Electromagnetic Forward Modeling
Controlled-source electromagnetic method has played an important role on marine oil exploration in these years. This project parallelizes a finite-elment time-domain algorithm for this method. The key step is solving sparse linear system. We design and implement a parallel iterative solver and a customized Incomplete Cholesky preconditioner to achieve both convergence and scalability. The research is supported by National Natural Science Foundation of China. Now, the project is in the charge of Fang Jiarui, a PHD candidate in our group.
Finite-difference time-domain (FDTD) methods have long been the most popular solution for transient electromagnetic (TEM) modeling. Compared with FDTD methods, finite-element time-domain (FETD) methods have the potential to reduce the number of unknowns and the number of time steps. However, with a requirement to solve an irregular and large sparse matrix equation at every time step, it is generally difficult for FETD methods to take advantage of massively parallel computers. In our work, we propose a parallel FETD solution for TEM diffusion phenomena. We design and implement a parallel iterative solver, which includes a preconditioner that is customized for the FETD method to achieve both fast convergence and good scalability.
Furthermore, we have presented two speedup approaches to gain more performance benefits in parallel environment. One is to overlap PCG and iChol calculation. The other is to reuse preconditioners. Based on these two schemes, the performance and efficiency of the parallel FETD method are further improved when the core is increased. Using a seabed model, our experiments in show that our parallel FETD solution provides the same accuracy as the FDTD methods. As indicated in Fig 1 on the performance side, using 128 CPU cores, our parallel FETD method runs 4 times faster than the serial verison when simulating a seabed model with around 100,000 unknowns.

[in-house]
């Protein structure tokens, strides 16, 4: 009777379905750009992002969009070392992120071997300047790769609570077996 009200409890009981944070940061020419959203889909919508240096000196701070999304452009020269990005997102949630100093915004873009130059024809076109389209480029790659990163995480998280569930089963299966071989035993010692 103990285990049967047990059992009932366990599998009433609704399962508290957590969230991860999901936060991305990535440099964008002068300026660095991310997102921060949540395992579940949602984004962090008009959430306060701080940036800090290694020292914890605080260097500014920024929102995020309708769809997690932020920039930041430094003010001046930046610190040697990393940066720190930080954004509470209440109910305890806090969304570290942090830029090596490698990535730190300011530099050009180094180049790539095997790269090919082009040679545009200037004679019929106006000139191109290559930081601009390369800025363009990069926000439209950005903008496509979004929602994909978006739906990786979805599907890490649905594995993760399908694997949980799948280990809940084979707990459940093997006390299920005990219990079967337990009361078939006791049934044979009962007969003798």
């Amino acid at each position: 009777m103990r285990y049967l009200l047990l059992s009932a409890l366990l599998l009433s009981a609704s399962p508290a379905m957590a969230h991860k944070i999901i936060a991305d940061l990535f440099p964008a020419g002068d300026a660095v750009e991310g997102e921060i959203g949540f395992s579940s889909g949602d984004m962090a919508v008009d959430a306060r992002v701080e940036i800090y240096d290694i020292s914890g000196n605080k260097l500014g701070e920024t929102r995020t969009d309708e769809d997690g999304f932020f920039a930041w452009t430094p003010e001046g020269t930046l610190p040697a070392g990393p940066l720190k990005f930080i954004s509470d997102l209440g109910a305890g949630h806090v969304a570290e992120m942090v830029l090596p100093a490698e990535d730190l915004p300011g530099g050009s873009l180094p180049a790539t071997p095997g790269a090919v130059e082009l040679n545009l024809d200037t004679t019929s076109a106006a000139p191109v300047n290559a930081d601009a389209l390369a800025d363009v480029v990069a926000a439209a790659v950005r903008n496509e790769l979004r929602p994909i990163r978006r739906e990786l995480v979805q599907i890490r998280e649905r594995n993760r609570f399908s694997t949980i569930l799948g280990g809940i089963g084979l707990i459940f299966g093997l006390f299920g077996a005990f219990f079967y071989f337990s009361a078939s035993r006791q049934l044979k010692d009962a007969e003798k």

Fig 1 scalability of FETD method based on seabed model
The diffusion equations in FETD method is as follow:
After spatial discretization by finite-element and temporal discretization by backward Eular, the problem can be transformed to solve a linear equations. The basic workflow is indicated in Fig 2.
Fig 2 workflow of FETD
Fig 3 matrix construction phase in our design
During the matrix construction phase, we use a master-slave pattern to read parameters and generate matrix on different processors as indicated in Fig 3. During the matrix solving phase, we first redistribute the matrix to different matrix according to ParMETIS reordering to reduce the rows dependency between different processors. Then we utilize our customized incomplete Cholesky factorization PCG method to solve the linear equations.
Our customized iChol preconditioner is based on Guassian elimination, we propose a communication model based on elimination tree to reduce the overhead of message passing between processors. The CG solver is also parallelized with BLAS operation based on MPI. To dig deep parallelism under the FETD workflow, as indicated in Fig 5 we overlap the preconditioner and CG solver on half processors, respectively. In addition, we also reuse the preconditioner for different CG solver to reduce the calculation of preconditioner.
Fig 5 overlap scheme for future optimization of FETD
We intend to future our study on the FETD method on other parallel platforms, such as GPU and Intel Xeon Phi. A customized preconditioner designed for PCG on these platform is also Instructive to solve large-scale sparse matrix in other fields.